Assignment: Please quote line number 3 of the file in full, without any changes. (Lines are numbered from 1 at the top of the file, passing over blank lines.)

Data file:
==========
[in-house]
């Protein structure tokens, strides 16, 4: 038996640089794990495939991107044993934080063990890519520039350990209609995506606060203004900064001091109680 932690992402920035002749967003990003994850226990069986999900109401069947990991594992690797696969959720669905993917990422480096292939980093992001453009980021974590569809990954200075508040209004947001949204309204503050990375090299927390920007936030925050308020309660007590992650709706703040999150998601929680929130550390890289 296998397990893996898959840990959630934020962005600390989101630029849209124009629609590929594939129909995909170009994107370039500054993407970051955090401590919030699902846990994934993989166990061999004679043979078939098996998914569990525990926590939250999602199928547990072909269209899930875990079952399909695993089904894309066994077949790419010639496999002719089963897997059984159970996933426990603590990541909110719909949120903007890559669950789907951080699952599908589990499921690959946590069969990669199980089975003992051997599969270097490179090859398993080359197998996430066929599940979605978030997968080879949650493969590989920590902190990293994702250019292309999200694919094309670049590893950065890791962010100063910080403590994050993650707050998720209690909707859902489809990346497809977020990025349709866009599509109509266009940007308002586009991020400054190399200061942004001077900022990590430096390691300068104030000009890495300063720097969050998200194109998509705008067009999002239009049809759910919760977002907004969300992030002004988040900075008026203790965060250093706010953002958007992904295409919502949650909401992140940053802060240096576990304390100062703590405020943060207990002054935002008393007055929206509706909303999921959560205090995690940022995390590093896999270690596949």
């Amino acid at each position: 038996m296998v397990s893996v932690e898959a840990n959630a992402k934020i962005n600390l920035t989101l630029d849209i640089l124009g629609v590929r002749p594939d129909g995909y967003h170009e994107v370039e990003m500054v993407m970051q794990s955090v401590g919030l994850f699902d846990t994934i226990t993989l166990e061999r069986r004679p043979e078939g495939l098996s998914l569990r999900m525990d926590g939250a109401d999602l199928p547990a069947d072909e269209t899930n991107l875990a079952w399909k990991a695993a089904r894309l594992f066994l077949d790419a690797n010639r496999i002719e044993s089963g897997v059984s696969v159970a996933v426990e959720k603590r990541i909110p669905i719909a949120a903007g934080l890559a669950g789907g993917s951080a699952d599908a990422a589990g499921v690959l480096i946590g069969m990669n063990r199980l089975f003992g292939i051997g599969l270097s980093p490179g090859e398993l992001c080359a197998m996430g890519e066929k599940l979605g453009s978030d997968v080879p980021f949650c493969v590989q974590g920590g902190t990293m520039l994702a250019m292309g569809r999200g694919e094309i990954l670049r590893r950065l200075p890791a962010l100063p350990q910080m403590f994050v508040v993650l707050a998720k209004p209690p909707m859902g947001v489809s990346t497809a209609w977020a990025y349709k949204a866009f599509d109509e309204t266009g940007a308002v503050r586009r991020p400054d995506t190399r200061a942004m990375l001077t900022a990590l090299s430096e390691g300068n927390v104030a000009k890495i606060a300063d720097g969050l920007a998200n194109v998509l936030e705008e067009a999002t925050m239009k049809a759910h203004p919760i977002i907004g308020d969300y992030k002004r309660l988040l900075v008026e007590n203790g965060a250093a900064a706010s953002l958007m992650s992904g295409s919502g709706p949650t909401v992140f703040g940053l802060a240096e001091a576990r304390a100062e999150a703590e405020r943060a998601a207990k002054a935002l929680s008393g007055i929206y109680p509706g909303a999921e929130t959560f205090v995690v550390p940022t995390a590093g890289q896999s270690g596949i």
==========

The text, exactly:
């Amino acid at each position: 038996m296998v397990s893996v932690e898959a840990n959630a992402k934020i962005n600390l920035t989101l630029d849209i640089l124009g629609v590929r002749p594939d129909g995909y967003h170009e994107v370039e990003m500054v993407m970051q794990s955090v401590g919030l994850f699902d846990t994934i226990t993989l166990e061999r069986r004679p043979e078939g495939l098996s998914l569990r999900m525990d926590g939250a109401d999602l199928p547990a069947d072909e269209t899930n991107l875990a079952w399909k990991a695993a089904r894309l594992f066994l077949d790419a690797n010639r496999i002719e044993s089963g897997v059984s696969v159970a996933v426990e959720k603590r990541i909110p669905i719909a949120a903007g934080l890559a669950g789907g993917s951080a699952d599908a990422a589990g499921v690959l480096i946590g069969m990669n063990r199980l089975f003992g292939i051997g599969l270097s980093p490179g090859e398993l992001c080359a197998m996430g890519e066929k599940l979605g453009s978030d997968v080879p980021f949650c493969v590989q974590g920590g902190t990293m520039l994702a250019m292309g569809r999200g694919e094309i990954l670049r590893r950065l200075p890791a962010l100063p350990q910080m403590f994050v508040v993650l707050a998720k209004p209690p909707m859902g947001v489809s990346t497809a209609w977020a990025y349709k949204a866009f599509d109509e309204t266009g940007a308002v503050r586009r991020p400054d995506t190399r200061a942004m990375l001077t900022a990590l090299s430096e390691g300068n927390v104030a000009k890495i606060a300063d720097g969050l920007a998200n194109v998509l936030e705008e067009a999002t925050m239009k049809a759910h203004p919760i977002i907004g308020d969300y992030k002004r309660l988040l900075v008026e007590n203790g965060a250093a900064a706010s953002l958007m992650s992904g295409s919502g709706p949650t909401v992140f703040g940053l802060a240096e001091a576990r304390a100062e999150a703590e405020r943060a998601a207990k002054a935002l929680s008393g007055i929206y109680p509706g909303a999921e929130t959560f205090v995690v550390p940022t995390a590093g890289q896999s270690g596949i």